I shared all of the recent posts from his blog that reached my feed reader, so if you go to my shared items, you can scroll around and find all of them. Aside from the Hoover piece, the rest of his blog is pretty smart and harmless. I’d actually love for more people like Nafziger to take the time and seriously maintain a blog the way he had.

It is sad that he feels the need to pull back from blogging so often. I am going to take the liberty of having saved his posts on my shared items

What should I do with the talking George W. Bush in my office?

I got this for a Christmas present probably over five years ago. It was very funny for awhile, but while cleaning out my office today, I noticed it for the first time in a long time.

Now, I can’t figure out what to do with it? It isn’t really all that funny anymore, so I can’t see keeping it as an office decoration.

Is there some fun way to trash it? Or do I keep it for posterity, like an “I Like Ike” button?

So, what should I do?

Nafziger pulls down Gregoire’s Hoover award

It was a pretty funny post while it lasted, but Rich Nafziger (day job: state senate Democratic chief-o’-staff) took down his post awarding Gov. Chris Gregoire a “Hoover.” It happened soon after the Spokesman Review’s political reporter noted it on his blog.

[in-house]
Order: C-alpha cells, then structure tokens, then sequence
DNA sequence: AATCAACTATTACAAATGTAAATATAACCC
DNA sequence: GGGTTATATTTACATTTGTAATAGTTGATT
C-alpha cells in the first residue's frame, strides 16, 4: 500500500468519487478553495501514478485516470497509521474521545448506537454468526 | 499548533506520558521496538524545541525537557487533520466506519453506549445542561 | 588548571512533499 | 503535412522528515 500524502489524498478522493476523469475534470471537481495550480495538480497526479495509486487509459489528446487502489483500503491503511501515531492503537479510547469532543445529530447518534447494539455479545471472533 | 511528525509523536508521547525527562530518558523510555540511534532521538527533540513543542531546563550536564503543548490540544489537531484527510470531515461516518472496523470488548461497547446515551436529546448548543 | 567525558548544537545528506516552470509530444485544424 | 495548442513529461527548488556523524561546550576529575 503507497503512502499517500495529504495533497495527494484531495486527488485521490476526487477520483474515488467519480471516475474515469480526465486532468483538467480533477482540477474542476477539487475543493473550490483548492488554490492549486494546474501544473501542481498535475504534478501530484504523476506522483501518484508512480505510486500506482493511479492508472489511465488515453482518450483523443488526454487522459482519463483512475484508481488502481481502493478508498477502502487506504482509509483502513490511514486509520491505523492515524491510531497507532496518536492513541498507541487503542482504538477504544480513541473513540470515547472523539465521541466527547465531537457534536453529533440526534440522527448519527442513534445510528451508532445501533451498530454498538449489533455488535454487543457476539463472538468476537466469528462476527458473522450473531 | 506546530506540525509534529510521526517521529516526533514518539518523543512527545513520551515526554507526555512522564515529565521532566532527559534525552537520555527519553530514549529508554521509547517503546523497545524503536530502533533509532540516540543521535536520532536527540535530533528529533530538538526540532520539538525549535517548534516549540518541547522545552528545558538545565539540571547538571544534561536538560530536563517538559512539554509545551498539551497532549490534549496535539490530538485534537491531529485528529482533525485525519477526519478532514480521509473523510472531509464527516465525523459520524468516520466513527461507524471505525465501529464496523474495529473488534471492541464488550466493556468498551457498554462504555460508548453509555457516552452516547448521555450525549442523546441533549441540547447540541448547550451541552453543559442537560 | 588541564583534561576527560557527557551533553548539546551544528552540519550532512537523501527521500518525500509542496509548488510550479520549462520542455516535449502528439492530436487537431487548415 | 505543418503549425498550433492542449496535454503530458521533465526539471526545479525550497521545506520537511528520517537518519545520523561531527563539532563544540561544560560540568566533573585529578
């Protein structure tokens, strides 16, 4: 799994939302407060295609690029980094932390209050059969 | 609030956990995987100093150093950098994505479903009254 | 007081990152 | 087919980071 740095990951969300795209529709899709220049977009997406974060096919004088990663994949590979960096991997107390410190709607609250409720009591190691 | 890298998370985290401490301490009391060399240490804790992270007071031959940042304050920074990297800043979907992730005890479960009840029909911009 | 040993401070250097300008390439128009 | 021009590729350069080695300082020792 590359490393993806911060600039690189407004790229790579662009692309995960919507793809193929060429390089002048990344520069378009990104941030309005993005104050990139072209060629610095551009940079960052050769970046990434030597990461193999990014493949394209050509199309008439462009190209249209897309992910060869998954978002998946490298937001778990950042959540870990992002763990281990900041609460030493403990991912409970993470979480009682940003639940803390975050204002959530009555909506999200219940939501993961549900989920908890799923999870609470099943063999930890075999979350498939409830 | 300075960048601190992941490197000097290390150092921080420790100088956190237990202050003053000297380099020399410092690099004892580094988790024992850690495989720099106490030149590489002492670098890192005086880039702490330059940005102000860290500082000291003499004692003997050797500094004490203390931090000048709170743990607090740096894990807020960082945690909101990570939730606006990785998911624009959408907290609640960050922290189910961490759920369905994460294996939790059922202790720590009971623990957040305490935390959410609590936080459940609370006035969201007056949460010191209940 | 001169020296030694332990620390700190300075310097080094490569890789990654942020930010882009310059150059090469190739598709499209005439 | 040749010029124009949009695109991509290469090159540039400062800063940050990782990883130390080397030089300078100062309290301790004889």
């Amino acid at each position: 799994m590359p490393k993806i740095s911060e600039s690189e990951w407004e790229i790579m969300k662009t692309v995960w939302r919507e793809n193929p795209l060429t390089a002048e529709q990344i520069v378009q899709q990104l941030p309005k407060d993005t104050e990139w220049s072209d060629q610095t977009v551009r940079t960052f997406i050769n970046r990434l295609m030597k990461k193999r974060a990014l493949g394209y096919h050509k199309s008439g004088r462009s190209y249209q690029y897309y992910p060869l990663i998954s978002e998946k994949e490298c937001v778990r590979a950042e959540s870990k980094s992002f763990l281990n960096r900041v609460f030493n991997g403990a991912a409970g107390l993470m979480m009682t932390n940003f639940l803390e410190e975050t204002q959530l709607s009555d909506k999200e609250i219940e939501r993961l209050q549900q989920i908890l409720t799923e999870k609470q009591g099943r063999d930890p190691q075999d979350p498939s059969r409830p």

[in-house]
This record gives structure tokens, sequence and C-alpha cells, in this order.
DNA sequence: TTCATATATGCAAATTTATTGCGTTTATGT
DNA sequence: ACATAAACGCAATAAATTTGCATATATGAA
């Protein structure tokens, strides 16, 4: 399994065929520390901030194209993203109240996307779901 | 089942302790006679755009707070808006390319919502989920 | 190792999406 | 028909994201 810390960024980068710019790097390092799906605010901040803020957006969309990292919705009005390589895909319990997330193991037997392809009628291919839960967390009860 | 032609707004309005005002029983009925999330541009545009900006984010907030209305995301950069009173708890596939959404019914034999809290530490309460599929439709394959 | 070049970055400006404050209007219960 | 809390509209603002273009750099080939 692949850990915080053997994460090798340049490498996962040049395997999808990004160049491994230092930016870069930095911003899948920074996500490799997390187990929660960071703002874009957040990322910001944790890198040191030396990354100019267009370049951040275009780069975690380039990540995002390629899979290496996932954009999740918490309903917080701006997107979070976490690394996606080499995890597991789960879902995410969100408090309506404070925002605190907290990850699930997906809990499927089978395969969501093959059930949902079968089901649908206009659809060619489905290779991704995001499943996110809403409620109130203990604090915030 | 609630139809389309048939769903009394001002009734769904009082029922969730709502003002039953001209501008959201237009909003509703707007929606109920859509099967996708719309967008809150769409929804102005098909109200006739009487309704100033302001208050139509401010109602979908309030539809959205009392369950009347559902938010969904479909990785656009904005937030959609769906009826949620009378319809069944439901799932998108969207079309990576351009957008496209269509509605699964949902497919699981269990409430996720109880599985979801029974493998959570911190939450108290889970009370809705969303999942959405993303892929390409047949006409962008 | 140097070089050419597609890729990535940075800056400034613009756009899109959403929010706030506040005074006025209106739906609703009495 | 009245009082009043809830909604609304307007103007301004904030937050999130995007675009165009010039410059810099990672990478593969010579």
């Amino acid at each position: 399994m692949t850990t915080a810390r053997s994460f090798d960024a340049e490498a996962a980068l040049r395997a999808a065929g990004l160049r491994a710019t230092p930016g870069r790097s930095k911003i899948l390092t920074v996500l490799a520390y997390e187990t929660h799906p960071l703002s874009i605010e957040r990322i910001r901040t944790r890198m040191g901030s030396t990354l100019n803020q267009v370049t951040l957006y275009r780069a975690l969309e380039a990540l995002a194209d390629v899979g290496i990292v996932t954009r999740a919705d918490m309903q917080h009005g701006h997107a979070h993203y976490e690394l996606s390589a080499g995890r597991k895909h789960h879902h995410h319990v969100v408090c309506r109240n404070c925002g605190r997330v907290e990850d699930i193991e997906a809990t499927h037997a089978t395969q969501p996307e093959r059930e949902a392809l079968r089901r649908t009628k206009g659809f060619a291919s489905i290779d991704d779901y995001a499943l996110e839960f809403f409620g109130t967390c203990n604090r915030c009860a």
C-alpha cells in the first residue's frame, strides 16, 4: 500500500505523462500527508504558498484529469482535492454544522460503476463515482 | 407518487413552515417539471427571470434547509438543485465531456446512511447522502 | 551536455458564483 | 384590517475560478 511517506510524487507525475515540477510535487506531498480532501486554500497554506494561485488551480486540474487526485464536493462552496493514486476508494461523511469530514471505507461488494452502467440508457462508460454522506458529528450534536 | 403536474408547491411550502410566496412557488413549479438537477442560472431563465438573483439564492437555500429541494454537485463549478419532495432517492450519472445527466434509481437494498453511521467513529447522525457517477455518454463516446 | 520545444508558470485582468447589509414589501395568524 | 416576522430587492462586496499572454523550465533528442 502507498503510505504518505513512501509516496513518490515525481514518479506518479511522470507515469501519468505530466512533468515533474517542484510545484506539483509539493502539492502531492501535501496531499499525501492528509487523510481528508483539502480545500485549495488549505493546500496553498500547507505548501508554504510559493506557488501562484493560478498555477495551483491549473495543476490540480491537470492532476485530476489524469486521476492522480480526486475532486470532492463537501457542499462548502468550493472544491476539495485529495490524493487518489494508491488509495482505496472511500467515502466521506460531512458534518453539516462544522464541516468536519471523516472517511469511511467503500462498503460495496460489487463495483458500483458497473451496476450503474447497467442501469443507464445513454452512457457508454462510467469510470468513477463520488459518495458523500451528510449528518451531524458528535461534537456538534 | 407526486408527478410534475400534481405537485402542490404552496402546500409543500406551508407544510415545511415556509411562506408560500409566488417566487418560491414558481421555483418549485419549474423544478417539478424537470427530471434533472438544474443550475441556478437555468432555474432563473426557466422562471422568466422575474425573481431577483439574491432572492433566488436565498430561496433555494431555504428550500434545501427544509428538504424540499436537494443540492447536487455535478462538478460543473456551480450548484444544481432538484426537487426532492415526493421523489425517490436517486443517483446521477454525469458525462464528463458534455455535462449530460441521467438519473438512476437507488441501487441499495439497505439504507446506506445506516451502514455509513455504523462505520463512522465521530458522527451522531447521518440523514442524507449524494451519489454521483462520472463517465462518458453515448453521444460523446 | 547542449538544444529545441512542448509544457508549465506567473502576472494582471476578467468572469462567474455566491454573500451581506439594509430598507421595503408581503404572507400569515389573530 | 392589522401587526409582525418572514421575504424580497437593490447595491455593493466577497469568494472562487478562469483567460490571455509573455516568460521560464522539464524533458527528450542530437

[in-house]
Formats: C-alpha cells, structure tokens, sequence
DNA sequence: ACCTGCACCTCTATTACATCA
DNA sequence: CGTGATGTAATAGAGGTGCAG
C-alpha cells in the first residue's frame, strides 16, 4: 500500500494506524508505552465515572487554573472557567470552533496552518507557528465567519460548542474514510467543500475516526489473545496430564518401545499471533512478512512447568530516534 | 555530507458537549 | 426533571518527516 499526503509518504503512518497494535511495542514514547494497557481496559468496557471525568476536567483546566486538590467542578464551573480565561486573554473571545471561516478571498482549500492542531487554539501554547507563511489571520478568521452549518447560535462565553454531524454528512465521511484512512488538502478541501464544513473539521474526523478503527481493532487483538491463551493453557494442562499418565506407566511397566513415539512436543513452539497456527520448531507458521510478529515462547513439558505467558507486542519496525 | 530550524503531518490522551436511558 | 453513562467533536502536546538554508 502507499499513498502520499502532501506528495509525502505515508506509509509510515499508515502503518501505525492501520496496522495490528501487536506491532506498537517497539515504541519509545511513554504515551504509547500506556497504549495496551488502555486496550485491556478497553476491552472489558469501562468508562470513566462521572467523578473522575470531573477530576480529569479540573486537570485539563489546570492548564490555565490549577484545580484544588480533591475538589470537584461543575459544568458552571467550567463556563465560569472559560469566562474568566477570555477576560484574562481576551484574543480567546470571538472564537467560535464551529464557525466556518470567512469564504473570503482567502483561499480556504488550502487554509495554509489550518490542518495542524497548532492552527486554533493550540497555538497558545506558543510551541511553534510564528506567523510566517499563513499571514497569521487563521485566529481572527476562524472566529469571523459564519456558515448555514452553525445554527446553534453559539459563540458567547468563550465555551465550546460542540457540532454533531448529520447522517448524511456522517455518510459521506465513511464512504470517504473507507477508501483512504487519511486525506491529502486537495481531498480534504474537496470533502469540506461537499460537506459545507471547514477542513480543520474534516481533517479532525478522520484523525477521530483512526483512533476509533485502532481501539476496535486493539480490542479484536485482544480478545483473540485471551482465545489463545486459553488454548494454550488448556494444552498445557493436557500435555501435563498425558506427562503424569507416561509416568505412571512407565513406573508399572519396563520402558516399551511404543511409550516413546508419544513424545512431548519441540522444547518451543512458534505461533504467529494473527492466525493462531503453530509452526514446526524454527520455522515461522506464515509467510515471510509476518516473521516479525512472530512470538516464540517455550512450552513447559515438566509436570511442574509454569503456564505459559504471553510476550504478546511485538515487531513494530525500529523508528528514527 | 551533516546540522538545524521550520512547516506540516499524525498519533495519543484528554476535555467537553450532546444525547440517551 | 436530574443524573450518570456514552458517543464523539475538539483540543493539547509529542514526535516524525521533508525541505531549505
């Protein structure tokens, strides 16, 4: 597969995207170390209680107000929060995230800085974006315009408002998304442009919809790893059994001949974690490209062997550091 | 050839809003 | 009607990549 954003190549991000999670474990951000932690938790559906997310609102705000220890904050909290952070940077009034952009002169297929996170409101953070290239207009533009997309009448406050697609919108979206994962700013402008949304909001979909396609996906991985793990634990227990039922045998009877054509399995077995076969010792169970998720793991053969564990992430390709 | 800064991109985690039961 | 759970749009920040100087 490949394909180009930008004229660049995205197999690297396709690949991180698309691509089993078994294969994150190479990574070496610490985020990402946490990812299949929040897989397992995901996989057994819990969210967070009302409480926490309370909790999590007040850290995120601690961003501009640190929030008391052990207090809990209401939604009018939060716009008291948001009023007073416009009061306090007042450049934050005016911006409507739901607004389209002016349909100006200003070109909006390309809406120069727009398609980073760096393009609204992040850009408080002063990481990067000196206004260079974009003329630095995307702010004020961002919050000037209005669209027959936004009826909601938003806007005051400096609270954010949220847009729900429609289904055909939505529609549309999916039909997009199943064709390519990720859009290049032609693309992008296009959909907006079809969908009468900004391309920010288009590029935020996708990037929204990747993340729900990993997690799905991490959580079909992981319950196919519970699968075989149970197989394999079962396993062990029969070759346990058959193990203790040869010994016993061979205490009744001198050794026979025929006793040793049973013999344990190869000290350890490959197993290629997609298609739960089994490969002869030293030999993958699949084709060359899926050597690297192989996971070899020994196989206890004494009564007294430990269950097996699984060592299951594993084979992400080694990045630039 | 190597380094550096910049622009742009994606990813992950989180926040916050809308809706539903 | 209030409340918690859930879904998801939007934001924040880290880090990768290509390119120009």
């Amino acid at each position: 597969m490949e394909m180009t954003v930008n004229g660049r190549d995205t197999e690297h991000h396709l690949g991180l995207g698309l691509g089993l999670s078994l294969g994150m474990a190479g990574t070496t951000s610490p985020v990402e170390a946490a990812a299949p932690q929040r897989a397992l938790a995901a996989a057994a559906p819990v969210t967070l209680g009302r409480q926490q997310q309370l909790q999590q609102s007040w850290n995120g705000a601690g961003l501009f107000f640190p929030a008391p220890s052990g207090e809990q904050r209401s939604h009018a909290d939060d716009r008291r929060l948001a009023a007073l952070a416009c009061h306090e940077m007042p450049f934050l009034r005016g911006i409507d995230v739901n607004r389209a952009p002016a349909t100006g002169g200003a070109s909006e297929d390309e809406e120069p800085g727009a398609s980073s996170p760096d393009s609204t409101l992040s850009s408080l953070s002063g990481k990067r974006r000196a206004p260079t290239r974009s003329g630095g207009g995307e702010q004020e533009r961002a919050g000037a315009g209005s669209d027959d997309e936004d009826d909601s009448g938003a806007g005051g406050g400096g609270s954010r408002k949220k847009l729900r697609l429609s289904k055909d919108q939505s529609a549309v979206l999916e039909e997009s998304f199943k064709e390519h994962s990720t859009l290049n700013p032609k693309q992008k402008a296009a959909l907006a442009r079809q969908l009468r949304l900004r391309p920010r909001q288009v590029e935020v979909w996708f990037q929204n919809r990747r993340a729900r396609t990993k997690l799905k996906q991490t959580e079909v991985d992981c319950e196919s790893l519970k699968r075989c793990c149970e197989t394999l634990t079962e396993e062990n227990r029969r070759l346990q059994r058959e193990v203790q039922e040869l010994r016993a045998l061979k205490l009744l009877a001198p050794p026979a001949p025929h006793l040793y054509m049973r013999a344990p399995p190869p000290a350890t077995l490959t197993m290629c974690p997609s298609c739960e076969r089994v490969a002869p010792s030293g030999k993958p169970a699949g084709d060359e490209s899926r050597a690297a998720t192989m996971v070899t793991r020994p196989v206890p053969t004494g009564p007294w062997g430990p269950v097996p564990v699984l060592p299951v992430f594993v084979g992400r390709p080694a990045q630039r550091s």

I guess it makes sense you can have a big shot Dem staffer poking fun at the Dem governor.

You can see the old post here on my shared items, just scroll down a bit, you’ll find it.

Lisa Hayes, bad speller

It is Bob Macleod not Bob however you feel like spelling it (from her press release, via here):

Lisa Hayes is supported by a broad group of citizens including Neil McClanahan, Dean Foster, Dylan Carlson, Bob McCleod, Brad Tower, Susan Bogni, Carmen Hoover, Selena Kilmoyer, and many more.

Which, is I know, a little dumb mistake. But, not so small when you see she worked on Macleod’s campaign two years ago. She should know how to spell the name of a former county commissioner, her most prominent supporter (sorry Dylan) and a former client.

Building roads “intrude(s) on our rights”

Your right not a have a uh…. road?

Having the chair of the county Republicans is going to be interesting, in at least I can try to figure out what these folks are thinking. But, since the new year, R. Scott has been sadly quiet on local issues. He did post up a collection of words that seemed to be his thoughts on the local party he now leads, but other specifics on local issues are lacking. And, yeah, he came out against the Timberland levy lid lift.

Anyway, he posted up on his google links about the local effort to bring together lists of projects for stimulus money and has this comment on a link to the Olympian story: